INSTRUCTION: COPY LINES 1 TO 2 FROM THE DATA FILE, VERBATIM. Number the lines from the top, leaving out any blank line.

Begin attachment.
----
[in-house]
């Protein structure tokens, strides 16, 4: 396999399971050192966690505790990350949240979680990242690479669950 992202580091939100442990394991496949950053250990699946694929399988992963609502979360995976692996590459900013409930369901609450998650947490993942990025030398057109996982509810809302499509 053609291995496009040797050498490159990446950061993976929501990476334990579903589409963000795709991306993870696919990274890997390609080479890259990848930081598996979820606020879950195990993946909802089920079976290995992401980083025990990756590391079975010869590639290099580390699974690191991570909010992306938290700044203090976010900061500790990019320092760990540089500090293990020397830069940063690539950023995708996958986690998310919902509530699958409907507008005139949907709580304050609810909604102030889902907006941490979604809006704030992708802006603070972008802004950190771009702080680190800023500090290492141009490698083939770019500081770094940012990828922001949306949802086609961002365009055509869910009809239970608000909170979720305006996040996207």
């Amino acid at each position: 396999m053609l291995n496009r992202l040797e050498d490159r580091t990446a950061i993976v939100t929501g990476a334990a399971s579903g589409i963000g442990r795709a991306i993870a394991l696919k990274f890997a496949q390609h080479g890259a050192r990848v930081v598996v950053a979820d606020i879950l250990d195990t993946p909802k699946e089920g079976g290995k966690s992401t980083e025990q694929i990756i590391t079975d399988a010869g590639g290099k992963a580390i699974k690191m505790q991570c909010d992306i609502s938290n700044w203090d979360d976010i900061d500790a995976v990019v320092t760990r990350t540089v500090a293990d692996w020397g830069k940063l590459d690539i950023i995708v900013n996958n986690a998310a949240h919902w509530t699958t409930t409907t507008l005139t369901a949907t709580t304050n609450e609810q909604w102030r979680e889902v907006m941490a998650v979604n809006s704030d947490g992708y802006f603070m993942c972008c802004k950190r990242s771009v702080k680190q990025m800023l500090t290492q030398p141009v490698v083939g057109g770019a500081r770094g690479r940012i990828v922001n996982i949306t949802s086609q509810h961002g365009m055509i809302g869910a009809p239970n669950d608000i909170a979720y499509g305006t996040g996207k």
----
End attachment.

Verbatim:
[in-house]
């Protein structure tokens, strides 16, 4: 396999399971050192966690505790990350949240979680990242690479669950 992202580091939100442990394991496949950053250990699946694929399988992963609502979360995976692996590459900013409930369901609450998650947490993942990025030398057109996982509810809302499509 053609291995496009040797050498490159990446950061993976929501990476334990579903589409963000795709991306993870696919990274890997390609080479890259990848930081598996979820606020879950195990993946909802089920079976290995992401980083025990990756590391079975010869590639290099580390699974690191991570909010992306938290700044203090976010900061500790990019320092760990540089500090293990020397830069940063690539950023995708996958986690998310919902509530699958409907507008005139949907709580304050609810909604102030889902907006941490979604809006704030992708802006603070972008802004950190771009702080680190800023500090290492141009490698083939770019500081770094940012990828922001949306949802086609961002365009055509869910009809239970608000909170979720305006996040996207």